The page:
goals they're trying to satisfy with that opclass.  A variety of goals
that could justify a new opclass have been proposed upthread --
especially in Jeff Davis's original post (q.v.).  Such goals could
include endian-ness independence, collation-independence, speed,
better bit-mixing, and opfamilies that span more types than our
currently ones.  These goals are probably mutually exclusive, in the
sense that endian-ness independence and collation-independence are
probably pulling in the exact opposite direction as speed, so
conceivably there could be multiple opclasses proposed with different
trade-offs.  I take no position for the present on which of those
would be worth accepting into core.

I agree with you that all of this is basically unrelated to the
problem at hand, if "the problem at hand" means "hash partitioning".
In my mind, there are two really serious issues that have been raised
on that front.  One is the problem of hash joins/aggregates/indexes on
hash-partitioned tables coming out lopsided, and adding an optional
salt will let us fix that problem.  The other is that if you migrate
your data to a different encoding or endianness, you might have
dump/reload problems, but IMHO the already-committed patch for
--load-via-partition-root is as much as really *needs* to be done
there.  I am less skeptical about the idea of endianness-independent
hash functions than he is, but "we can't have
$FEATURE_MANY_PEOPLE_WANT until we solve
$PROBLEM_ANDRES_THINKS_IS_NOT_PRACTICALLY_SOLVABLE" is not a route to
swift victory.

In short, I'm proposing to add a method to seed the existing hash
functions and get 64 bits out of them, and leaving any other potential
improvements to someone who wants to argue for them.

-- 
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The Enterprise PostgreSQL Company


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Re: [HACKERS] Orphaned files in base/[oid]

2017-08-16 Thread Andres Freund
On 2017-08-16 14:20:02 +0200, Chris Travers wrote:
> So having throught about this a bit more, and having had some real-world
> experience with the script now, I have an idea that might work and some
> questions to make it succeed.
> 
> My thinking is to add a new form of vacuum called VACUUM FSCK.
> 
> This would:
> 1. lock pg_class in exclusive mode (or do I need exclusive access?), as
> this is needed to solve the race conditions.  As I see, this seems to bring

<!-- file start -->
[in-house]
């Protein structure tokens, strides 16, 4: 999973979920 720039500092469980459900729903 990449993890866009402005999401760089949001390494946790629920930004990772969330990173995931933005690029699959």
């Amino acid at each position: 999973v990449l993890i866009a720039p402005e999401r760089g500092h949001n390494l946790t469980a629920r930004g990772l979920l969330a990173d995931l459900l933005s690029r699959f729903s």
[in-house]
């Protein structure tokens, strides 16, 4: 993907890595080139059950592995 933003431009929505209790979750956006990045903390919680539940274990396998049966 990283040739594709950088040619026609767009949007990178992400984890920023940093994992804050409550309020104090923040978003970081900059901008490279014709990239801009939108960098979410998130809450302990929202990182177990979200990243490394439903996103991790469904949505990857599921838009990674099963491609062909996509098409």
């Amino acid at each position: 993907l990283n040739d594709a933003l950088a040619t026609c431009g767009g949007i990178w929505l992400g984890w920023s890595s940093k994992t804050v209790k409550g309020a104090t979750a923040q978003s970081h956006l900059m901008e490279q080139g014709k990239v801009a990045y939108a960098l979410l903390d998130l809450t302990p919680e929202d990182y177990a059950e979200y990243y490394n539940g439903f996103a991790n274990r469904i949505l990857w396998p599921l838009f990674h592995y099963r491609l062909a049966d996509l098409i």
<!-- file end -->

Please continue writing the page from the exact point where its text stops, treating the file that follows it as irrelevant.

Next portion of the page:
> the database to a screeching halt concurrency-wise (but unlike my script
> would allow other databases to be accessed normally).
> 2. read the files where the name consists of only digits out of the
> filesystem and compare with oids from pg_class and relfilenodes
> 3.  Any file not found in that list would then unlink it, as well as any
> files with the patter followed by an underscore or period.
> 
> This would mean that the following cases would not be handled:
> 
> If you have the first extent gone but later extents are present we check on
> the first extant, and so would not see the later ones.  Same goes for
> visibility maps and other helper files.
> 
> If you add a file in the directory which has a name like 34F3A222BC, that
> would never get cleaned up because it contains non-digits.
> 
> So this leads to the following questions:
> 
> 1.  Is locking pg_class enough to avoid race conditions?  Is exclusive mode
> sufficient or do I need exclusive access mode?
> 2.  would it be preferable to move the file to a directory rather than
> unlinking it?
> 3.  Should I perform any sort of check on the tables at the end to make
> sure everything is ok?

I think this entirely is the wrong approach.  We shouldn't add weird
check commands that require locks on pg_class, we should avoid leaving
the orphaned files in the first place.  I've upthread outlined
approached how to do so.

Greetings,

Andres Freund


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Re: [HACKERS] Atomics for heap_parallelscan_nextpage()

2017-08-16 Thread Andres Freund
On 2017-08-16 09:57:35 -0700, Peter Geoghegan wrote:
> On Wed, Aug 16, 2017 at 9:55 AM, Andres Freund  wrote:
> > On 2017-08-16 11:16:58 -0400, Tom Lane wrote:
> >> Heikki Linnakangas  writes:
> >> > A couple of 32-bit x86 buildfarm members don't seem to be happy with
> >> > this. I'll investigate, but if anyone has a clue, I'm all ears...
> >>
> >> dromedary's issue seems to be alignment:
> >>
> >> TRAP: UnalignedPointer("(((uintptr_t) ((uintptr_t)(ptr)) + ((8) - 1)) &